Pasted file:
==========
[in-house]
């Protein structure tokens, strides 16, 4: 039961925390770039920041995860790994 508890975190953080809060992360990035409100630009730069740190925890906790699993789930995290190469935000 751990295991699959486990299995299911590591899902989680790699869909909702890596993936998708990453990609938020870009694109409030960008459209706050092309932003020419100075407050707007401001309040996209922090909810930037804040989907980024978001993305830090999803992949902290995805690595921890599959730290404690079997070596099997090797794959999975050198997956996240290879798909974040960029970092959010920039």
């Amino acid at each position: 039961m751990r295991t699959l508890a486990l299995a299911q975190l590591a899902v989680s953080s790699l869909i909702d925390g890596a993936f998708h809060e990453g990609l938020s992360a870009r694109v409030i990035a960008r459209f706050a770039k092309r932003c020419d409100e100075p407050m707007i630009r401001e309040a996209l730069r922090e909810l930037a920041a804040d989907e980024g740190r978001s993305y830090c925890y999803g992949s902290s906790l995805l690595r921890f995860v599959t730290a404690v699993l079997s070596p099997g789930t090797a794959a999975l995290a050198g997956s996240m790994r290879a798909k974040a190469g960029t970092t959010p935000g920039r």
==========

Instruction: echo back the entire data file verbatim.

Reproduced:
[in-house]
């Protein structure tokens, strides 16, 4: 039961925390770039920041995860790994 508890975190953080809060992360990035409100630009730069740190925890906790699993789930995290190469935000 751990295991699959486990299995299911590591899902989680790699869909909702890596993936998708990453990609938020870009694109409030960008459209706050092309932003020419100075407050707007401001309040996209922090909810930037804040989907980024978001993305830090999803992949902290995805690595921890599959730290404690079997070596099997090797794959999975050198997956996240290879798909974040960029970092959010920039």
């Amino acid at each position: 039961m751990r295991t699959l508890a486990l299995a299911q975190l590591a899902v989680s953080s790699l869909i909702d925390g890596a993936f998708h809060e990453g990609l938020s992360a870009r694109v409030i990035a960008r459209f706050a770039k092309r932003c020419d409100e100075p407050m707007i630009r401001e309040a996209l730069r922090e909810l930037a920041a804040d989907e980024g740190r978001s993305y830090c925890y999803g992949s902290s906790l995805l690595r921890f995860v599959t730290a404690v699993l079997s070596p099997g789930t090797a794959a999975l995290a050198g997956s996240m790994r290879a798909k974040a190469g960029t970092t959010p935000g920039r």